The world has massive infrastructure needs and a big financing gap, so fresh sources of funding should be welcome, right? Not in the world of development banks, where geopolitical concerns and institutional rivalries are stirring tensions.
At the G-20 meeting in Brisbane, Australia, in November, the worlds leading multilateral development banks issued a rare and unusual joint statement warning against a possible dilution in the quality of spending with the entry of new, cash-rich lenders in the field of infrastructure investment in developing nations.
The statement did not name names, but it did not need to. It came less than three weeks after China had enlisted more than a score of developing and emerging economies to join a new Asian Infrastructure Investment Bank (AIIB), and just a few months after Beijing had agreed with its fellow BRICS nations Brazil, Russia, India and South Africa to form the New Development Bank (NDB) with $50 billion in capital. Both institutions bring new resources to the global infrastructure game. They also represent a challenge to the U.S. and its G-7 partners, which for decades have used multilateral lenders to extend their own influence.
These two new lenders are owned by emerging nations that together hold more than a half of the worlds $12 trillion in foreign exchange reserves and have the ability to bankroll multibillion dollar projects. Earlier this year both Jim Yong Kim, president of the World Bank, and Takehiko Nakao, president of the Asian Development Bank, had expressed a willingness to work with the two new lenders, provided they adhered to certain safeguards and standards, which both of the new institutions have said they would do.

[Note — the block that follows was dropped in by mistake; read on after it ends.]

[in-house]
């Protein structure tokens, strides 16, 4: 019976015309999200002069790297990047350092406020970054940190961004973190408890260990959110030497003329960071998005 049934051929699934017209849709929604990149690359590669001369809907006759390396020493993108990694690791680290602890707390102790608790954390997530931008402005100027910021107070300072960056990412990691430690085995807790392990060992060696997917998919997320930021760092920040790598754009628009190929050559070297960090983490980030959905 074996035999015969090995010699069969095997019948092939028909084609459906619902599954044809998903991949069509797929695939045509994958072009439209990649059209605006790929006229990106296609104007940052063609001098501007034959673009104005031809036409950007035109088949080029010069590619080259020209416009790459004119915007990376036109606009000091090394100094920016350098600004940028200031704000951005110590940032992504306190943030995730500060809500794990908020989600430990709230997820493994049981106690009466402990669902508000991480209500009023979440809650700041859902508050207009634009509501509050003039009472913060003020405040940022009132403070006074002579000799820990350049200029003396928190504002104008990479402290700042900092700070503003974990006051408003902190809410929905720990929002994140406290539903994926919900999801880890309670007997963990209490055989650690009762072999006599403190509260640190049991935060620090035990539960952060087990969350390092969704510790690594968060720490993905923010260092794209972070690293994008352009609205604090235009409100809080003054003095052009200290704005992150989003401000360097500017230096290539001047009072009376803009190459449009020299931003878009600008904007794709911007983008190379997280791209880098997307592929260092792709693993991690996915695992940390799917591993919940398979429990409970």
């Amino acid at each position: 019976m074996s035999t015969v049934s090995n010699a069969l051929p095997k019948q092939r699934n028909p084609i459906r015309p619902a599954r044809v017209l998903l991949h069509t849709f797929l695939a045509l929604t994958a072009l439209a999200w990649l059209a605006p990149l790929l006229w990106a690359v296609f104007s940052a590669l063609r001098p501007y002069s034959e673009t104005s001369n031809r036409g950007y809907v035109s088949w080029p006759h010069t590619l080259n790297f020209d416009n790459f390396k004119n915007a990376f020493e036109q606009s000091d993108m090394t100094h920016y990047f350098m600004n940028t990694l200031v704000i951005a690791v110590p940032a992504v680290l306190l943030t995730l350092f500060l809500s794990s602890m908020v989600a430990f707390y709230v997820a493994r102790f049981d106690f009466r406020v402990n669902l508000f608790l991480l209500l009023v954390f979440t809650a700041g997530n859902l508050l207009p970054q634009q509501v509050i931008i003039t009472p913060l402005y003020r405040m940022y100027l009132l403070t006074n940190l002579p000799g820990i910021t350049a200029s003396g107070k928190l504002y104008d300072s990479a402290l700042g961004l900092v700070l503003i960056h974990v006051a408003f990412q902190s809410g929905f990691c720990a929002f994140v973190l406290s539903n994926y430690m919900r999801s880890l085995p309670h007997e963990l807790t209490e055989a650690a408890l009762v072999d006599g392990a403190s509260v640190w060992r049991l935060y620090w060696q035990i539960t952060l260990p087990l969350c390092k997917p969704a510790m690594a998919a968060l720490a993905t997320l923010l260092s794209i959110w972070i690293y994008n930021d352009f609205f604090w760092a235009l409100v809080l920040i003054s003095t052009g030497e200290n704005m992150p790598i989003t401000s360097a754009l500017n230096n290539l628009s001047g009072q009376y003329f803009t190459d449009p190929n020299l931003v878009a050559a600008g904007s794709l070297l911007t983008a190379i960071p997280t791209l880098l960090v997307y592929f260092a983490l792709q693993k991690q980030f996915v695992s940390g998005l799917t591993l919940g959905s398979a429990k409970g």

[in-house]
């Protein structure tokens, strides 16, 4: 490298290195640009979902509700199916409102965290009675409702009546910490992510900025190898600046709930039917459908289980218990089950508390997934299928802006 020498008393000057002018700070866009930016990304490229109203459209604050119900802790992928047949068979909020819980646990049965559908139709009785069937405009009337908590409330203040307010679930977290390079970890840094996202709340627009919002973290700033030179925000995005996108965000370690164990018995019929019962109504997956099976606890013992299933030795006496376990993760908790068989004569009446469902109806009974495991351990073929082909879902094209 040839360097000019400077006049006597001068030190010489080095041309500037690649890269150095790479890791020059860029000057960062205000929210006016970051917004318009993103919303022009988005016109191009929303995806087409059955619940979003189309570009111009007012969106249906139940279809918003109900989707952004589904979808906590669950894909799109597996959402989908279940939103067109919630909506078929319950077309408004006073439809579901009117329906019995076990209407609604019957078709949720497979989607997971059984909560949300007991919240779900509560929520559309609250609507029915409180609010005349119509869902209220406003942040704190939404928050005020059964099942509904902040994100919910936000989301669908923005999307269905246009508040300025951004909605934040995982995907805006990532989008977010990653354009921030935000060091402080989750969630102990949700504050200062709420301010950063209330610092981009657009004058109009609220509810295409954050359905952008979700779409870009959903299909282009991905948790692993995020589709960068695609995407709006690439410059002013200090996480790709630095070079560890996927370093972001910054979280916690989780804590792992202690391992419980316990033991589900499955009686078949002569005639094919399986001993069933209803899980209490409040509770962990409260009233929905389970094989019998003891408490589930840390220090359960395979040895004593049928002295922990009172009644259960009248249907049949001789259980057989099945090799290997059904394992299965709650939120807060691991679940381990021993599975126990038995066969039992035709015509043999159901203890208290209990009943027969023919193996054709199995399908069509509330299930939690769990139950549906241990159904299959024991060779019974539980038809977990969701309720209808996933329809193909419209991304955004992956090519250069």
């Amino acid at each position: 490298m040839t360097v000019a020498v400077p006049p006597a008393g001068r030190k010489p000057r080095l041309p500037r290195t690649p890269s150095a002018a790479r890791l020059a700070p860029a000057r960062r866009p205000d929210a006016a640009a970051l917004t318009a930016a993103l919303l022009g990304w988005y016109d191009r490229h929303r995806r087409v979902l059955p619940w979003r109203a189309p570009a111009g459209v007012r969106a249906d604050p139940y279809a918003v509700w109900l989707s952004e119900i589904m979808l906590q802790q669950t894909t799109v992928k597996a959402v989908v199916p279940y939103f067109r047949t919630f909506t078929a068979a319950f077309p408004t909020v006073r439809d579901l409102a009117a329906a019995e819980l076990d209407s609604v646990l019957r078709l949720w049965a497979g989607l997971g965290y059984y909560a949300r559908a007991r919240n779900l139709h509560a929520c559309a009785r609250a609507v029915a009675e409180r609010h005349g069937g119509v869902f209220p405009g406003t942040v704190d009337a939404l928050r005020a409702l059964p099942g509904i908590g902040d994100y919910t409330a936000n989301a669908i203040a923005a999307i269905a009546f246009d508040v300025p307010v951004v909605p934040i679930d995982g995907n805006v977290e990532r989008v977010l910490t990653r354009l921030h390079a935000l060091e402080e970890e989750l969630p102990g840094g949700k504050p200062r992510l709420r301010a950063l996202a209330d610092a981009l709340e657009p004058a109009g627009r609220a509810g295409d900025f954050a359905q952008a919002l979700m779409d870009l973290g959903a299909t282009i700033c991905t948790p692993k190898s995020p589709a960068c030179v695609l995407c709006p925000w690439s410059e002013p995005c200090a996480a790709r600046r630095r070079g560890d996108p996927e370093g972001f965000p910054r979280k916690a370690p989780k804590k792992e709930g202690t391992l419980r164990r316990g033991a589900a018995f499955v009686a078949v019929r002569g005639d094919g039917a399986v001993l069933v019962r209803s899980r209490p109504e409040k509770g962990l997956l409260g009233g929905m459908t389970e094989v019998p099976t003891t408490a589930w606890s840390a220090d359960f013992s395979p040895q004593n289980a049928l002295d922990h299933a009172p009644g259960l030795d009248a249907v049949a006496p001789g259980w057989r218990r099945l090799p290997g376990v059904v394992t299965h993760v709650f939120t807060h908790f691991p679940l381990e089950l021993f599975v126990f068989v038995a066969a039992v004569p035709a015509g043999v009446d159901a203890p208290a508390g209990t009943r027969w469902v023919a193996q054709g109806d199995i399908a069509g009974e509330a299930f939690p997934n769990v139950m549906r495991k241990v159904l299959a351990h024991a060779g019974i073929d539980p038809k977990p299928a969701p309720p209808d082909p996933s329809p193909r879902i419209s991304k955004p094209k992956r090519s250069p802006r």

But in Brisbane the World Bank and the ADB teamed up with six other international agencies the African Development Bank, the European Bank for Reconstruction and Development, the European Investment Bank, the Inter-American Development Bank, the Islamic Development Bank and the International Monetary Fund and adopted a critical tone toward the new players. Just as important as the quantity of spending is the quality of infrastructure spending, the lenders statement said. The ADBs Independent Evaluation unit has weighed in by saying there was a danger of social and environmental protections being diluted by the entry of the new development banks, and even by the fact that the World Bank was considering a more flexible approach to its policy on safeguards.
The AIIB has promised to follow best international practices in terms of observing environmental safeguards and governance standards in the granting of loans, notes Masahiro Kawai, a former senior Japanese Finance Ministry official and former dean of the Asian Development Bank Institute, the banks research and training arm. Yet senior Chinese officials involved in the AIIB initiative have argued, as Kawai says, that the ADB and the World Bank spend too much time on prelending procedures and checks, and are inefficient.